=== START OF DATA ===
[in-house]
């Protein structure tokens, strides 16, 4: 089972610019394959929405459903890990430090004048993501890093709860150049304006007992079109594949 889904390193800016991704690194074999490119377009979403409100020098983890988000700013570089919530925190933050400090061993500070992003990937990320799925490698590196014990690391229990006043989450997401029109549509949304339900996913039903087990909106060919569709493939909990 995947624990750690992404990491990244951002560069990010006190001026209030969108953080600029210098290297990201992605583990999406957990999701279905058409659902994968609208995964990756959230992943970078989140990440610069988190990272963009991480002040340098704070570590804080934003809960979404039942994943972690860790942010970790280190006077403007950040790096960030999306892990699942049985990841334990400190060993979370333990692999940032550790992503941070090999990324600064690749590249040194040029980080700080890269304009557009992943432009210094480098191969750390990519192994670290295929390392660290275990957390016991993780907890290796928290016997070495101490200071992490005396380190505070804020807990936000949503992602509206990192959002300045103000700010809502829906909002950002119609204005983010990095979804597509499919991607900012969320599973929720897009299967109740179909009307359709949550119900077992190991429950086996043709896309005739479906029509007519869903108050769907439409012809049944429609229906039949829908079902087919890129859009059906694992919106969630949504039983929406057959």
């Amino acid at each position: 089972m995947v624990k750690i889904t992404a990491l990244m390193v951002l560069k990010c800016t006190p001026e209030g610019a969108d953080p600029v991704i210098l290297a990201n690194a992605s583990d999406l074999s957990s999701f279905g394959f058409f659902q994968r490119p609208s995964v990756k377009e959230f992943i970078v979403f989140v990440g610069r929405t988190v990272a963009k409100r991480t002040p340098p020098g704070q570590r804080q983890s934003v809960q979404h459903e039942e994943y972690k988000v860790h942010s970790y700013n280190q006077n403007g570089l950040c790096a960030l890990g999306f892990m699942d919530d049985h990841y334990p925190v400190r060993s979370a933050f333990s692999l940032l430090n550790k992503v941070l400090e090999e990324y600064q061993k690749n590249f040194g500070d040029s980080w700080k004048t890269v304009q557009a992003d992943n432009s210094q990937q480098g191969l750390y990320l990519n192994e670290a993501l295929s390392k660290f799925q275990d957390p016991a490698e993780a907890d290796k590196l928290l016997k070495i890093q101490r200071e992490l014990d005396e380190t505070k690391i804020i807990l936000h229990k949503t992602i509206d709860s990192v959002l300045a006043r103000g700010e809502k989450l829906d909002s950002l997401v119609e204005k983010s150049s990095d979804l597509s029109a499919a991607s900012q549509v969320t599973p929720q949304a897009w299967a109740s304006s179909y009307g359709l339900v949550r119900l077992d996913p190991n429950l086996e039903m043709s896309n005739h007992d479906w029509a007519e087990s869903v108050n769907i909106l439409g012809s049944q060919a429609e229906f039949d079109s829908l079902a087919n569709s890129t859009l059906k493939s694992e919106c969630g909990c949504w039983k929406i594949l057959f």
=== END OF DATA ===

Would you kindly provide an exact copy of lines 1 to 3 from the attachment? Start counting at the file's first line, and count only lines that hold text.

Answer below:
[in-house]
């Protein structure tokens, strides 16, 4: 089972610019394959929405459903890990430090004048993501890093709860150049304006007992079109594949 889904390193800016991704690194074999490119377009979403409100020098983890988000700013570089919530925190933050400090061993500070992003990937990320799925490698590196014990690391229990006043989450997401029109549509949304339900996913039903087990909106060919569709493939909990 995947624990750690992404990491990244951002560069990010006190001026209030969108953080600029210098290297990201992605583990999406957990999701279905058409659902994968609208995964990756959230992943970078989140990440610069988190990272963009991480002040340098704070570590804080934003809960979404039942994943972690860790942010970790280190006077403007950040790096960030999306892990699942049985990841334990400190060993979370333990692999940032550790992503941070090999990324600064690749590249040194040029980080700080890269304009557009992943432009210094480098191969750390990519192994670290295929390392660290275990957390016991993780907890290796928290016997070495101490200071992490005396380190505070804020807990936000949503992602509206990192959002300045103000700010809502829906909002950002119609204005983010990095979804597509499919991607900012969320599973929720897009299967109740179909009307359709949550119900077992190991429950086996043709896309005739479906029509007519869903108050769907439409012809049944429609229906039949829908079902087919890129859009059906694992919106969630949504039983929406057959």
């Amino acid at each position: 089972m995947v624990k750690i889904t992404a990491l990244m390193v951002l560069k990010c800016t006190p001026e209030g610019a969108d953080p600029v991704i210098l290297a990201n690194a992605s583990d999406l074999s957990s999701f279905g394959f058409f659902q994968r490119p609208s995964v990756k377009e959230f992943i970078v979403f989140v990440g610069r929405t988190v990272a963009k409100r991480t002040p340098p020098g704070q570590r804080q983890s934003v809960q979404h459903e039942e994943y972690k988000v860790h942010s970790y700013n280190q006077n403007g570089l950040c790096a960030l890990g999306f892990m699942d919530d049985h990841y334990p925190v400190r060993s979370a933050f333990s692999l940032l430090n550790k992503v941070l400090e090999e990324y600064q061993k690749n590249f040194g500070d040029s980080w700080k004048t890269v304009q557009a992003d992943n432009s210094q990937q480098g191969l750390y990320l990519n192994e670290a993501l295929s390392k660290f799925q275990d957390p016991a490698e993780a907890d290796k590196l928290l016997k070495i890093q101490r200071e992490l014990d005396e380190t505070k690391i804020i807990l936000h229990k949503t992602i509206d709860s990192v959002l300045a006043r103000g700010e809502k989450l829906d909002s950002l997401v119609e204005k983010s150049s990095d979804l597509s029109a499919a991607s900012q549509v969320t599973p929720q949304a897009w299967a109740s304006s179909y009307g359709l339900v949550r119900l077992d996913p190991n429950l086996e039903m043709s896309n005739h007992d479906w029509a007519e087990s869903v108050n769907i909106l439409g012809s049944q060919a429609e229906f039949d079109s829908l079902a087919n569709s890129t859009l059906k493939s694992e919106c969630g909990c949504w039983k929406i594949l057959f």